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Why personal high standards and expectations are good for nobody

Photography by Sam Wong
Words By Sophie McGrath

It’s time to stop the judgements and assumptions.

I used to think (who am I kidding, I am currently working through) that there is some kind of ‘gold standard’ of character and morality which we can all uphold ourselves to, or at least strive to reach.

Take me, for instance. I’m stubborn with a pretty strict moral code, the worst kind. I have a black and white, right and wrong way of thinking and have high expectations of myself and others (all-inclusive, no one is off the hook – apologies loved ones and strangers).

This sort of attitude does help me stay driven in some aspects of my life but the daily, mundanity of life is where I slip up constantly – rude people who push in line on the road or on foot, tight asses, people who lack manners, inauthentic and inconsiderate people… the list goes on. Gosh, even the dude who has a habit of heading into my local cafe to grab a coffee at 6.24am every morning without fail before the 6.30am opening time really grinds my gears. 

You’ll either think I need to let all that shit go, or you’ll agree with some or all of the things I’ve listed. What I’m getting at is, it’s all well and good to have a high moral code but if the lower-level stuff is going to make you suffer, it might be something you’ve got to work on, like me. I’m human and so are you, so some flexibility is required. 

Every one of us has a personal moral code. It’s the rules we personally live by and believe to be morally right and sound according to us and us only. Yours might be a reflection of your upbringing, or indeed a rebellion against it. Each moral code is different and may not actually be legally sound, but according to the person’s values, it is moral. 

If you’ve read my past articles, you’ll know I have chronic fatigue syndrome. I’ve lived life beyond a normal pace for a very long time – socially, emotionally, physically, cognitively. 2020 has been my year of the slow down – the isolation orders in Melbourne have made sure of this. It’s been a time to reassess, to notice my negative patterns and habits and change or update accordingly.

But the one thing that stops me in my tracks and can induce overwhelming feelings of distress and anger is my fierce and never-backing-down righteous moral code. Everything I discuss with my psychologist always seems to be stripped down to expectations of myself and my expectations of others.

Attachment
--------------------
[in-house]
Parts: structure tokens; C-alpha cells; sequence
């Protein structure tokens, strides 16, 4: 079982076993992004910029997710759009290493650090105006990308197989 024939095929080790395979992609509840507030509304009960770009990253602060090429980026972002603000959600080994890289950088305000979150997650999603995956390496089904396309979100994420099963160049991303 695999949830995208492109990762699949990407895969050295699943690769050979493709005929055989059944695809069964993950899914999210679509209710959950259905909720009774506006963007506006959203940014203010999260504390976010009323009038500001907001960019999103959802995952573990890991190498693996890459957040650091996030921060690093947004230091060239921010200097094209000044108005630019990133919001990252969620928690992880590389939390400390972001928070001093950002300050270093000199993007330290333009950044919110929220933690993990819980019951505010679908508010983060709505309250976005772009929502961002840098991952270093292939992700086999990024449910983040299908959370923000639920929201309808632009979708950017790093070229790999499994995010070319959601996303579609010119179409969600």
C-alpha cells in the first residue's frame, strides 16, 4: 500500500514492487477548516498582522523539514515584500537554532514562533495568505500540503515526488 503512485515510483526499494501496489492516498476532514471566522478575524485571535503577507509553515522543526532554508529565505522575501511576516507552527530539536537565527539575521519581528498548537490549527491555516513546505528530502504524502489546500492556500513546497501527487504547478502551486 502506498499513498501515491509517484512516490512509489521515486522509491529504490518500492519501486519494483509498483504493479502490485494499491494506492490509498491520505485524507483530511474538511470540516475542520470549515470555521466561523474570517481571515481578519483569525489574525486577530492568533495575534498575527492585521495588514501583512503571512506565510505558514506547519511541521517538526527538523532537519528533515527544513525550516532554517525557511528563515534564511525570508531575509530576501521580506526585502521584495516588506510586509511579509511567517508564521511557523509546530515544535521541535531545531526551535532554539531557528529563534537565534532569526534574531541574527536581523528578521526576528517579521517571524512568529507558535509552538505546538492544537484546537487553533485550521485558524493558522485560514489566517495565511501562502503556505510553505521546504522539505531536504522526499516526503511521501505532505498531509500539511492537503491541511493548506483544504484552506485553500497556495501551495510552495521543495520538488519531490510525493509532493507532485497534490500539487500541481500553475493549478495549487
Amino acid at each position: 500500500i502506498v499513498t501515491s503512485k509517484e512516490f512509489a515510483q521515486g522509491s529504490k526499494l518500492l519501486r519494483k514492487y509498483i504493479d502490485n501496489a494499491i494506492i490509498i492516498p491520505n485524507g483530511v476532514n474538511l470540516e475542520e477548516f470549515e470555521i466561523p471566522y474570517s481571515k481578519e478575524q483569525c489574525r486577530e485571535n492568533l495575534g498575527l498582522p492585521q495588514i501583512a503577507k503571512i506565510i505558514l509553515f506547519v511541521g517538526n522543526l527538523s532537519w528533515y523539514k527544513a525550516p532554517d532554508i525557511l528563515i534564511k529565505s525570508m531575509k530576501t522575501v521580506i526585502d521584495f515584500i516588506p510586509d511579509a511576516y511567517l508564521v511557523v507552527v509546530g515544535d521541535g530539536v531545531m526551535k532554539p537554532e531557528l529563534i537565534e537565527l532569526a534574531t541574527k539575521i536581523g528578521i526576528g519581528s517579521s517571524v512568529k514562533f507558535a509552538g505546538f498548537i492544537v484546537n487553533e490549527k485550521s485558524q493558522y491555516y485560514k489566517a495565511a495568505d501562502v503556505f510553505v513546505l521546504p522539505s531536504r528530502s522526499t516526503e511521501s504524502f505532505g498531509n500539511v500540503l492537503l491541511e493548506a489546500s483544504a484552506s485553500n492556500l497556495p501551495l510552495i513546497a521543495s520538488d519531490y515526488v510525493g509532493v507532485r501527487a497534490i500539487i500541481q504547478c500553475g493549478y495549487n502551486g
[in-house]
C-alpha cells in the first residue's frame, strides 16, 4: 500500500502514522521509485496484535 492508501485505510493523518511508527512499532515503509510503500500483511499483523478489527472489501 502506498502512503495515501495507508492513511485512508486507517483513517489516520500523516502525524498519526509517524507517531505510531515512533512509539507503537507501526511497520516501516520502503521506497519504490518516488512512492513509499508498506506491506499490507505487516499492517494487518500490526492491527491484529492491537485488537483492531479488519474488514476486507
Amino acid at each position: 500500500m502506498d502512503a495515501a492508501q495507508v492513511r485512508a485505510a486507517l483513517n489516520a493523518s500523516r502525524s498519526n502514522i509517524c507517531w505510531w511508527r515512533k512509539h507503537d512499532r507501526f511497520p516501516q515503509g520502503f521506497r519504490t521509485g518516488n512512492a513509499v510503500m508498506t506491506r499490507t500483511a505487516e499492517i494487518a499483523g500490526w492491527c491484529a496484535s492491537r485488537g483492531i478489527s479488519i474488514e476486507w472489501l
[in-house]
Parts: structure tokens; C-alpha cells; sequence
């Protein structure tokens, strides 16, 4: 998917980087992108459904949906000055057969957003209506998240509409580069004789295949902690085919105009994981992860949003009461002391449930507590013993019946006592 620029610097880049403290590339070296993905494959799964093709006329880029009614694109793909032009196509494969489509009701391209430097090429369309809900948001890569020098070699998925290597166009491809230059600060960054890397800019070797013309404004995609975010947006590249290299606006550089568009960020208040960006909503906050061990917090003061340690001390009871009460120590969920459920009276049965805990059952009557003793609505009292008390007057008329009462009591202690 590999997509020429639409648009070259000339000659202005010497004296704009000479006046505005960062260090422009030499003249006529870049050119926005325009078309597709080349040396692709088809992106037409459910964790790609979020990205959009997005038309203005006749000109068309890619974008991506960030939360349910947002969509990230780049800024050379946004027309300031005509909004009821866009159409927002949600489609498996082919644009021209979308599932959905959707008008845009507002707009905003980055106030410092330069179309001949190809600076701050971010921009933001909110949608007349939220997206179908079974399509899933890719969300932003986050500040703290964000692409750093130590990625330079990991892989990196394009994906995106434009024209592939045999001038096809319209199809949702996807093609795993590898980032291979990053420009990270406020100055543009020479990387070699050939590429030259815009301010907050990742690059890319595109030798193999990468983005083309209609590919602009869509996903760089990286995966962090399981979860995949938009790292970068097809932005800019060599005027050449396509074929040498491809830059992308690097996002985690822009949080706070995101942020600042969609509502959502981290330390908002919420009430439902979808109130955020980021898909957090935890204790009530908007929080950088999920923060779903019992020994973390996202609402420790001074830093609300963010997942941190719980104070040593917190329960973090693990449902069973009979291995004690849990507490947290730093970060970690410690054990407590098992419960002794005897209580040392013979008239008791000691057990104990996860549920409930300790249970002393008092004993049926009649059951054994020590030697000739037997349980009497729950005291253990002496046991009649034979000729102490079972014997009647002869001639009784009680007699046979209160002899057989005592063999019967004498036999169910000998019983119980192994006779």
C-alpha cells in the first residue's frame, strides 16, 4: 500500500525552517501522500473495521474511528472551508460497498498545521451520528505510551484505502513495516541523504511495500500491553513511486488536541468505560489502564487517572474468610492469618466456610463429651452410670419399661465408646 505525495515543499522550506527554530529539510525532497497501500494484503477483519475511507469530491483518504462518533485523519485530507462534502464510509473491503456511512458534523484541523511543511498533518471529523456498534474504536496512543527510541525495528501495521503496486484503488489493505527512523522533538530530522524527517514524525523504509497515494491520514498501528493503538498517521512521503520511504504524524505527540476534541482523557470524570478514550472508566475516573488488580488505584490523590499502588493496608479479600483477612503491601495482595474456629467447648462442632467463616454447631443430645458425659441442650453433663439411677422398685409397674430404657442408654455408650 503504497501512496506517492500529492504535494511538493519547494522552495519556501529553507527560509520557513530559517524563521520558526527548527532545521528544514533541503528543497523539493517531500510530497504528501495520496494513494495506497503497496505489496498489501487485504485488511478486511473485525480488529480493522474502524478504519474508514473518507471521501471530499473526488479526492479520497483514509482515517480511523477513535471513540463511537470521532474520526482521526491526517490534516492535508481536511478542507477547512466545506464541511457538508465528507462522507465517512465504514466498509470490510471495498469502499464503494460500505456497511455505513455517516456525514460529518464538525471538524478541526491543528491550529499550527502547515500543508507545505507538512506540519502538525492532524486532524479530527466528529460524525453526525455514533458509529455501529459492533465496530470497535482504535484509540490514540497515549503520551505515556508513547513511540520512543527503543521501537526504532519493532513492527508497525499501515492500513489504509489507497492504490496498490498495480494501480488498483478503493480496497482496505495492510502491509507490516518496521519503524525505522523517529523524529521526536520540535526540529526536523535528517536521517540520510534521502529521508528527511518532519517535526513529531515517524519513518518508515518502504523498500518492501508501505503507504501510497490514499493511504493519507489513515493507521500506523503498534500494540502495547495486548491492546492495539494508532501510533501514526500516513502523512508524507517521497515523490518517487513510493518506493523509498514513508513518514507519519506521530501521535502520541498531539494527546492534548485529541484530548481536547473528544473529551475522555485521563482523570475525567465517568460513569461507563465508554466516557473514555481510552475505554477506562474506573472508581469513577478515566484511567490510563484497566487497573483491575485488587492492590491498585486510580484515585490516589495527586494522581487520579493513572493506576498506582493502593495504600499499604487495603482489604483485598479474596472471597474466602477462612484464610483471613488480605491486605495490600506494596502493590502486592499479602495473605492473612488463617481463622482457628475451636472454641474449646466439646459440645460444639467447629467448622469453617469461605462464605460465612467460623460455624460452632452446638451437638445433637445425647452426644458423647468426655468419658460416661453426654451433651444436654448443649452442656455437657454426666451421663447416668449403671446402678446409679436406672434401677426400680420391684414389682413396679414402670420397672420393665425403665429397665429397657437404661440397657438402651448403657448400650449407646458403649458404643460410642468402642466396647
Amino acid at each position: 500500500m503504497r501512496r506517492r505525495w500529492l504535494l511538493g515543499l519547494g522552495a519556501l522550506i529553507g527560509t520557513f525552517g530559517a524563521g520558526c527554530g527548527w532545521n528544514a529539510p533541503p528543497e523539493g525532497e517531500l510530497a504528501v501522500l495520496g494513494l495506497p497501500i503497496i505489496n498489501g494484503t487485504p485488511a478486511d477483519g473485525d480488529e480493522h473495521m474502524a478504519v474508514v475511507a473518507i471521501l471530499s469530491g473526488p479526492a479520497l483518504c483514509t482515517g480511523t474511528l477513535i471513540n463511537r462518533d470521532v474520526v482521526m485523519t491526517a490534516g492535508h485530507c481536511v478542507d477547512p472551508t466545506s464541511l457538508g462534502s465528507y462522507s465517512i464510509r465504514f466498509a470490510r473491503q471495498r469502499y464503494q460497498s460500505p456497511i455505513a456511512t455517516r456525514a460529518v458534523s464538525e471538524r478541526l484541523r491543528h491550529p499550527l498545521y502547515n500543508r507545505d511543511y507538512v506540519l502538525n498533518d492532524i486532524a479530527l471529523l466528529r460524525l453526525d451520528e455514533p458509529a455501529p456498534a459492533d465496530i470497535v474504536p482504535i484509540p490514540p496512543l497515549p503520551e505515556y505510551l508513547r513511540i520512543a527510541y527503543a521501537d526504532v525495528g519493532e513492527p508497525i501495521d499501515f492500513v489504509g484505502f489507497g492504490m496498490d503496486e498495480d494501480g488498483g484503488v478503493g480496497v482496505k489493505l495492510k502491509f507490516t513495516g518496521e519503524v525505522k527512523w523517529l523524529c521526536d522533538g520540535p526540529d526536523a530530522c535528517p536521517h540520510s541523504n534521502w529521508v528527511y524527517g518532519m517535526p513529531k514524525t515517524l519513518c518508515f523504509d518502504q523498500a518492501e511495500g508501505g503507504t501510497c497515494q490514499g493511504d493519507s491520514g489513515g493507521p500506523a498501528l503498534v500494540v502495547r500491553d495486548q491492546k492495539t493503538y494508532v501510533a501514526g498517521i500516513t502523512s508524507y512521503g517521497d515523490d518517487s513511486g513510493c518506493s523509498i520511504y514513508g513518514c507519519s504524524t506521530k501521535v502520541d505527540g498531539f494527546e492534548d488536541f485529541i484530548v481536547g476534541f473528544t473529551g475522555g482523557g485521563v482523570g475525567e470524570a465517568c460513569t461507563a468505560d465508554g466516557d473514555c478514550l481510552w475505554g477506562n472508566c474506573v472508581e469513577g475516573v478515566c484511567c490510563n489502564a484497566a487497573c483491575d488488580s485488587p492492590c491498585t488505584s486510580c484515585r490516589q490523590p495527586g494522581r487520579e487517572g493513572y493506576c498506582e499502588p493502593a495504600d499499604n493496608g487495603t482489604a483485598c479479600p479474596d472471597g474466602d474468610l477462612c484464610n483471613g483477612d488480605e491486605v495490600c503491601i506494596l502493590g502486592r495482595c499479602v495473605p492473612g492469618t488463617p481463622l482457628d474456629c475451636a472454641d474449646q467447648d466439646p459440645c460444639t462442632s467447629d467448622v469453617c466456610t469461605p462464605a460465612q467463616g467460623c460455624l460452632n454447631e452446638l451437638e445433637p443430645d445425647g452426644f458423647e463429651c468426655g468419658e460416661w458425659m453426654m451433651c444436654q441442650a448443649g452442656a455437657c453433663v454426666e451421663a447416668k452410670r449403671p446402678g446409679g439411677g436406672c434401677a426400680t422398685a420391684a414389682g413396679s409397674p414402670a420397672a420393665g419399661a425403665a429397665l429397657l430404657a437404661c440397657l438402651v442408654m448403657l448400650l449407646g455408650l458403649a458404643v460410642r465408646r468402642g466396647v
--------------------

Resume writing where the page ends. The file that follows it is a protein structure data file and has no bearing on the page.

In her Netflix documentary, Miss Americana, Taylor Swift admits to being driven by a hunger for the public’s approval. “My entire moral code is a need to be thought of as good,” she says.

I get that, that’s me too Tay Tay! Like Ms T. Swift, I am my own worst critic and I’m convinced that I can often be completely misunderstood even though I have the best intentions, or I fixate on the idea that others might think of my shortcomings as much as I do. 

The thing is, we all want to see ourselves as good and decent people, yet at times we too can behave outside the gates of our own moral code. Our moral failings challenge the very perception of ourselves (hello ego), and so we engage various self-chat tricks to defuse our actions.

High standards are the personal calling card of the overachiever and these standards are often strictly applied both to the self and others. This can cause not only a lot of tension in close relationships, but an imbalance in ourselves and with society as a whole. 

I have a bad habit of getting agitated by other people’s issues with other people whether it be my husband Mark or my mum or whoever. I find myself getting uptight, angry and anxious on their behalf, about an issue that has absolutely nothing to do with me. My reaction doesn’t achieve anything whatsoever, rather, it’s a negative habit pattern whereby my body thinks and feels it’s doing something morally proactive and helpful.

Oh, another one – I always say, “I would never do that” or “If that was me”. Luckily for me, Mark always pulls me up on this habit as it’s completely unnecessary to address someone else’s mishap as your own undertaking and displaying what you would do in the same scenario. It’s big-headed and unhelpful of me and I love Mark for holding me accountable to my words and actions. 

So now I’m calling it – it’s game over. Now more than ever, it’s empathy’s time to shine. We’re all on high alert, overwhelmed by nervous energy and unsettled by what the future might bring.

So let’s…

  1. Stop the assumptions: An individual might not even be aware they are doing something that is considered wrong. If it’s really bothersome, tell them in a calm and cooperative way.
  2. Stop the judgement: You’ll never know what shaped a person’s decision nor do you know what might be going on inside their head or lives whether they’re a stranger or a loved one. And while you’re here, stop the judgemental thoughts. You might as well make it a daily practice to get in the habit of interrupting negative thought patterns as a whole! Happiness is just around the corner if you can nail this.
  3. Create personal boundaries if you need them: These can be great to try and rebound negative actions of others and stop the feelings associated with the things that can affect you. This takes time but the action of protecting yourself is one of self-love.
  4. Try to be aware and honest of your own moral weaknesses as they’re happening: It helps to be observant of your own behaviours, patterns and ways of thinking, whether they’re good or bad. It might help you be less critical and judgemental towards others.

So, let’s all continue to take our own personal high roads, ease up on the judgements and incorporate some compassion and flexibility into our lives – for our own sake and for others, too. 

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